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  1. #1
    Member Pleasant dancer's Avatar
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    Default Hard of hearing student

    I teach for a charitable adult educational provider. This term I have a deaf student. I didn't know she was enrolling, I have no knowledge (as of this week) as to how poor her hearing is. I believe she lip reads.

    Not too bad as I have worked twice as a Special Needs Assistant on a one-to-one basis with teenage students, and my husband's family has a history of deafness so I am used to being with deaf people, my mother in law used to sign read. I know the problems, etc.

    Slight rant: I think I should have been informed so that I could plan!!

    But anyway, she's lovely, but I can only understand a little of what she says. The teaching is going to be very visual. I don't think extra help would be useful in this subject....

    Has anyone had a student with a hearing impairment and can give me any useful tips please? So far the educational provider has suggested she be at the front of the class and I speak directly to her when I teach (it's a small class anyway). I know all this ... but I'm teaching dance and frequently have my back to the student (no mirrors)!

    I think I'm more concerned that I wasn't told first, than I am at actually having to teach her, know what I mean?
    Last edited by Pleasant dancer; 05-05-2010 at 01:46 PM. Reason: grammar

  2. #2
    Member Nath's Avatar
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    I don't know if this will be of much help but I took a dance class years ago which had a deaf student. The teacher turned the bass up on the player and put it on the floor (wooden) so the student could feel the beat they couldn't hear.

  3. #3
    Junior Member Elin's Avatar
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    I used to work in a school with deaf and hard of hearing students. I was given classes in Norwegian Sign Language, which helped a lot, other than that we used written notes.

  4. #4
    Moderator Shanazel's Avatar
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    I think I'm more concerned that I wasn't told first, than I am at actually having to teach her, know what I mean?
    Yep. It helps to have time to prepare for special needs students. I am partially deaf and under certain conditions require people to face me when they are speaking. I tell my students upfront about the problem and request relative quiet while I am teaching for this reason. Ask your student the best way for you to communicate with her, where she needs to stand in order to see you speak, etc.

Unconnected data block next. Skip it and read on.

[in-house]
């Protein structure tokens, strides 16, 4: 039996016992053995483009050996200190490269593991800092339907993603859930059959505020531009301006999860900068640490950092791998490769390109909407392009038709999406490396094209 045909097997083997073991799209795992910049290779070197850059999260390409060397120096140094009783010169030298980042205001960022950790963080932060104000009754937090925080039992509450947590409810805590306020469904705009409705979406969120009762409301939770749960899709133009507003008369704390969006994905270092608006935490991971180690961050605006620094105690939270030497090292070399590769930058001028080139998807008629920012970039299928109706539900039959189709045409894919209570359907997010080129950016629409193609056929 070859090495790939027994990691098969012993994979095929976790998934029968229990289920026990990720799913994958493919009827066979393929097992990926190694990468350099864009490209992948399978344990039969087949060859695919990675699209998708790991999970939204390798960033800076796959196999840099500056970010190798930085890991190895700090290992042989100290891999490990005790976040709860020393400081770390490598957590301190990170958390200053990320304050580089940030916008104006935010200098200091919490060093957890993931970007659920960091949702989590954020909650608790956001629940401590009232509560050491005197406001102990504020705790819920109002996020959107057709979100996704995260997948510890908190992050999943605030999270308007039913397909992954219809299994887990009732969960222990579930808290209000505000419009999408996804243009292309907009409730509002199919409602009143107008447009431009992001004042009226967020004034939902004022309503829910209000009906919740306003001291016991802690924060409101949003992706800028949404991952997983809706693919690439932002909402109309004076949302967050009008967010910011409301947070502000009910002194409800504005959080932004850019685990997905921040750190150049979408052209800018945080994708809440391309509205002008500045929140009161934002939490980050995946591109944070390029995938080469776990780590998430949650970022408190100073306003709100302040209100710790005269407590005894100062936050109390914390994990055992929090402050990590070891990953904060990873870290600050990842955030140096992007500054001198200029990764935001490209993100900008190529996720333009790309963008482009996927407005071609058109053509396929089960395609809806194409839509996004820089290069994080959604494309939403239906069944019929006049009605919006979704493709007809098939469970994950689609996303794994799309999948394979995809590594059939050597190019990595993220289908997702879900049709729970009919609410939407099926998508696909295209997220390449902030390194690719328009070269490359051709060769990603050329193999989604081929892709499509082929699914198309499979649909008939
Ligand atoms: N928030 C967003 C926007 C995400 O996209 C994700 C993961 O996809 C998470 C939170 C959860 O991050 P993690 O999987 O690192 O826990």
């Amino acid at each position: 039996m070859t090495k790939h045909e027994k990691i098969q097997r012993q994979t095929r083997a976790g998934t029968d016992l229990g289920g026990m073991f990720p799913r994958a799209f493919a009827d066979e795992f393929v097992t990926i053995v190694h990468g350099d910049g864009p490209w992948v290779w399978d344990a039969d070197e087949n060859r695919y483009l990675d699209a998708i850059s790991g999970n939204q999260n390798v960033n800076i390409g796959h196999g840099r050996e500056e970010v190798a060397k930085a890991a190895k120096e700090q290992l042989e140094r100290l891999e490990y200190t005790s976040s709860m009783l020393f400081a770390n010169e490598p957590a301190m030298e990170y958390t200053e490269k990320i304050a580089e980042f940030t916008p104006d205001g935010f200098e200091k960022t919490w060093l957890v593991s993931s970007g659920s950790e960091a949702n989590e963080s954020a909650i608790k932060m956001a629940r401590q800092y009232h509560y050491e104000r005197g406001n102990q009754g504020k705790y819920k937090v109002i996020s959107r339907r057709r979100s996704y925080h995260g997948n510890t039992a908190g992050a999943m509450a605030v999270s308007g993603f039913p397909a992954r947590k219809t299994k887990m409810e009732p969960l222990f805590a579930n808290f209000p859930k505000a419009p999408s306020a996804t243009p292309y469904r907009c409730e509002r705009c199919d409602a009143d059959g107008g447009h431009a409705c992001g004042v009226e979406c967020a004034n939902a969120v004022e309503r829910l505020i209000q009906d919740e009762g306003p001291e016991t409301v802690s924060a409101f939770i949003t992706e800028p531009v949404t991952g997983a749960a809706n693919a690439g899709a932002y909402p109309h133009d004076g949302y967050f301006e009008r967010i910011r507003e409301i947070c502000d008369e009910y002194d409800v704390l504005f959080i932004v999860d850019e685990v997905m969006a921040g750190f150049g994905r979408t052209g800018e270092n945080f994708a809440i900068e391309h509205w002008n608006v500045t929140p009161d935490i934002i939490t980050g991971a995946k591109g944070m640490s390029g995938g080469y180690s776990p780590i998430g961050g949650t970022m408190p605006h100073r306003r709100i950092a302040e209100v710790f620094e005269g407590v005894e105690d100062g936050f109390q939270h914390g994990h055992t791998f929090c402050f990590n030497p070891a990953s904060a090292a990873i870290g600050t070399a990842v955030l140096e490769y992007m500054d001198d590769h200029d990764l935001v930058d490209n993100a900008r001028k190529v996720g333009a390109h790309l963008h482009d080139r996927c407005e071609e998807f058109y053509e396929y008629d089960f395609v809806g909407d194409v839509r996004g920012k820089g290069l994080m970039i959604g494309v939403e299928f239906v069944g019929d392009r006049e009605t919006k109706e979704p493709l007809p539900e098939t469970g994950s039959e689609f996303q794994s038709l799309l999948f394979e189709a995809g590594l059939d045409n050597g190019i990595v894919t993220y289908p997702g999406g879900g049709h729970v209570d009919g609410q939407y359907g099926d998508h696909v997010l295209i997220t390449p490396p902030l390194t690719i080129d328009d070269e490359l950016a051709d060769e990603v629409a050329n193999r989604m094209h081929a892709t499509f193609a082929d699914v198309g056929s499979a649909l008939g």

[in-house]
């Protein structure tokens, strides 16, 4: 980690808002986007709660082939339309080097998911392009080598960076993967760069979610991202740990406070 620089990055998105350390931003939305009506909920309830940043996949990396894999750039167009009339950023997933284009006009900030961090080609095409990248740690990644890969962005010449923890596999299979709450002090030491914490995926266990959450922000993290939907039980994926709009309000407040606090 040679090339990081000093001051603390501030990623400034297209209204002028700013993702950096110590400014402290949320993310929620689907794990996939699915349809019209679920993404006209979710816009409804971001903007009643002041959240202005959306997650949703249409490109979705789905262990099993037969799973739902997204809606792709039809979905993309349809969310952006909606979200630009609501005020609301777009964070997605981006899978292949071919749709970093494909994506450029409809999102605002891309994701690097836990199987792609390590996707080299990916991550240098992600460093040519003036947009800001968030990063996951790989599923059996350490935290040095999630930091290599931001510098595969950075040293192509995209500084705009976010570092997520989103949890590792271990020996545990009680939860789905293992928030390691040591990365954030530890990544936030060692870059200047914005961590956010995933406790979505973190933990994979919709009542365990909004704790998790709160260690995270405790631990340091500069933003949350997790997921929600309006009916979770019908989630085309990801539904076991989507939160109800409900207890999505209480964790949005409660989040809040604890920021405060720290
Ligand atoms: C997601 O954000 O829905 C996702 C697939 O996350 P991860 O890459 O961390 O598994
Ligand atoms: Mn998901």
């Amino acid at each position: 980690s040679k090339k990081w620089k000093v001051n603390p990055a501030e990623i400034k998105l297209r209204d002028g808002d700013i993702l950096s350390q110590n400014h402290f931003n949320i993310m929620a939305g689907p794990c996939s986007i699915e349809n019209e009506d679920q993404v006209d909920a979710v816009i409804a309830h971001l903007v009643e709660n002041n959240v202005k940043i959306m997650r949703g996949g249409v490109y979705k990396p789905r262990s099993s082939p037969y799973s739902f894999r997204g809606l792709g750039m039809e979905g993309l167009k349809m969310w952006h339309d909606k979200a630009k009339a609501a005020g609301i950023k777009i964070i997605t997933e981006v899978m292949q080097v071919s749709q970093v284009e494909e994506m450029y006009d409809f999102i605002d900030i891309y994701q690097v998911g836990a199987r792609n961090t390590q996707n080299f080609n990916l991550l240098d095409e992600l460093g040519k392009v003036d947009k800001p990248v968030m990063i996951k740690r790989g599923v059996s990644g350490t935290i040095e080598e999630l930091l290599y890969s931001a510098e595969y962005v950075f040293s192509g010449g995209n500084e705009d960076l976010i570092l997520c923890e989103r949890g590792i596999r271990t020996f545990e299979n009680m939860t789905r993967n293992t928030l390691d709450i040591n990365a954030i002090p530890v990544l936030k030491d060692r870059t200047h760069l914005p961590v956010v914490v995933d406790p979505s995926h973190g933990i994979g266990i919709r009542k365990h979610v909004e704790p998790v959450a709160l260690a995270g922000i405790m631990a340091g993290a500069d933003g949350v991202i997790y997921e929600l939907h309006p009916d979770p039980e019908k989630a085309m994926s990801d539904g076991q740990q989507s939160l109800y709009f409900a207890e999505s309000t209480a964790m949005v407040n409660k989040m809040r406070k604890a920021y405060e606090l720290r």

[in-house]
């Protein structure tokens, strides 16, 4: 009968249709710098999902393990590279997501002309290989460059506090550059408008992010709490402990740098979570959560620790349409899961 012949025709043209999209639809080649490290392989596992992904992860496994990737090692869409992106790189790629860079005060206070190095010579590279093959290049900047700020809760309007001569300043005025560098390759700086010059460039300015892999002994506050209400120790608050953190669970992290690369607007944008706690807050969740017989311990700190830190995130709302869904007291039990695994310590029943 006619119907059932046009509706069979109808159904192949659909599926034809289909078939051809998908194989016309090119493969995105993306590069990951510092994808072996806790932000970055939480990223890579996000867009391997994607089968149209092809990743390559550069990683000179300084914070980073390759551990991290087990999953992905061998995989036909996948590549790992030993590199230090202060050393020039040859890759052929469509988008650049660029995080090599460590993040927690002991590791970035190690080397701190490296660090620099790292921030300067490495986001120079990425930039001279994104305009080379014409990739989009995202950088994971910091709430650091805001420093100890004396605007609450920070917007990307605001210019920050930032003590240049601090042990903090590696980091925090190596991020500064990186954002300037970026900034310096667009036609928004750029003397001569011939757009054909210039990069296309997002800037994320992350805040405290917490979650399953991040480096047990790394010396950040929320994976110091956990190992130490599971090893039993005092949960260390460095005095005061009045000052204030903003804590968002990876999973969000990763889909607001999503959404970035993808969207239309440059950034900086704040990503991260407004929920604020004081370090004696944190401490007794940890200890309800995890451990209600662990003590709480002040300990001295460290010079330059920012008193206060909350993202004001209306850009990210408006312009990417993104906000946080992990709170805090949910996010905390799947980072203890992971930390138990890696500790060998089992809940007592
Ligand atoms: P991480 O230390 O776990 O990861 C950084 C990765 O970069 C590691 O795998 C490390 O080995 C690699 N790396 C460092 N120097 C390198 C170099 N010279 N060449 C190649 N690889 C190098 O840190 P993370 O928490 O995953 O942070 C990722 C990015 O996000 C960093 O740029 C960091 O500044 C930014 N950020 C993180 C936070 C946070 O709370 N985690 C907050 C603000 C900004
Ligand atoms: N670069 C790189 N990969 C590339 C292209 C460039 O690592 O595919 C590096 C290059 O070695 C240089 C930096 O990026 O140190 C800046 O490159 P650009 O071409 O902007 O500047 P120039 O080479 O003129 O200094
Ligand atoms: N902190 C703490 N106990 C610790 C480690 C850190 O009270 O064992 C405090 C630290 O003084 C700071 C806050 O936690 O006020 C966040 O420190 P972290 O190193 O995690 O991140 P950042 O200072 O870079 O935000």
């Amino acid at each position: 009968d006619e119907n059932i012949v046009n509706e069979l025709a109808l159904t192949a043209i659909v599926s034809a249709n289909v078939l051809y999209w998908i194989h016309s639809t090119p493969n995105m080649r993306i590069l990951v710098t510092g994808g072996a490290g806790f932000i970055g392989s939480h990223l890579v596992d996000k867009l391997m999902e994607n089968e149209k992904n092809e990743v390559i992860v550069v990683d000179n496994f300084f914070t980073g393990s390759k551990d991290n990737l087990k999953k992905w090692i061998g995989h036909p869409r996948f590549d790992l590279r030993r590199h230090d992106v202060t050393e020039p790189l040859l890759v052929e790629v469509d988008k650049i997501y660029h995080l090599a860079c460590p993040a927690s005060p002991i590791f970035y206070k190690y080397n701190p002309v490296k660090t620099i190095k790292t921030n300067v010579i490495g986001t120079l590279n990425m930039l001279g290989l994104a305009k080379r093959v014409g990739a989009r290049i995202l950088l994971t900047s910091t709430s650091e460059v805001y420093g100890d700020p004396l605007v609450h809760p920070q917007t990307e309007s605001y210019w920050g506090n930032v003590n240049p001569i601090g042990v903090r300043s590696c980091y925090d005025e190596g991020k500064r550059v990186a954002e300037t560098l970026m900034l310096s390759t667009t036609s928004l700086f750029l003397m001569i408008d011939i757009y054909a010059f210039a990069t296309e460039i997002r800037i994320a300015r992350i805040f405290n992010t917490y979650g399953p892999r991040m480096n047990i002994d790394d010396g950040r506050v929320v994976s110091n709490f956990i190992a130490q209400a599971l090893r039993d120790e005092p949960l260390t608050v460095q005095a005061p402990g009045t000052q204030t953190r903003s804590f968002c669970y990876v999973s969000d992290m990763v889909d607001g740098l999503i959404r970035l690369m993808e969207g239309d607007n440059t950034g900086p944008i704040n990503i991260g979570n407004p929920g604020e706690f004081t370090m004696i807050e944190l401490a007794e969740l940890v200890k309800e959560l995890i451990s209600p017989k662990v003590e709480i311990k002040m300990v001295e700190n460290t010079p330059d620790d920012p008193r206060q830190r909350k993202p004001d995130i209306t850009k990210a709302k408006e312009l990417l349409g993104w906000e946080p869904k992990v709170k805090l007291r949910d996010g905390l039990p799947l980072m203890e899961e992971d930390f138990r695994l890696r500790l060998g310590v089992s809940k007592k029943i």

5. #5
    Member Pleasant dancer's Avatar
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    Quote Originally Posted by Shanazel View Post
    Yep. It helps to have time to prepare for special needs students. I am partially deaf and under certain conditions require people to face me when they are speaking. I tell my students upfront about the problem and request relative quiet while I am teaching for this reason. Ask your student the best way for you to communicate with her, where she needs to stand in order to see you speak, etc.
    Yes, I intend to have a conversation about this at an appropriate time at class tomorrow. There was little time to do this last week, as she came as a surprise, as it were, so I was a little off guard.

    I don't think I'll need a sign language interpreter as much of the teaching will be visual, but unfortunately we have a carpeted floor so this won't help with her hearing the music beat. I'll just have to see how it goes and make adjustments then.

    Oh - I also have an 80 year old lady just joined the class (she's very sprightly and has no problem with the moves!). It's going to be an interesting term............

    Thanks for all your suggestions, any others are also most welcome.

  6. #6
    Moderator Shanazel's Avatar
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    Sound tends to carry through things like floor joists; maybe you can find her an optimum place to stand.

  7. #7
    V.I.P. da Sage's Avatar
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    I think your student knows that you're not an expert in teaching the deaf/HOH. Don't worry too much, just do what you can to accommodate her, and check in with her periodically.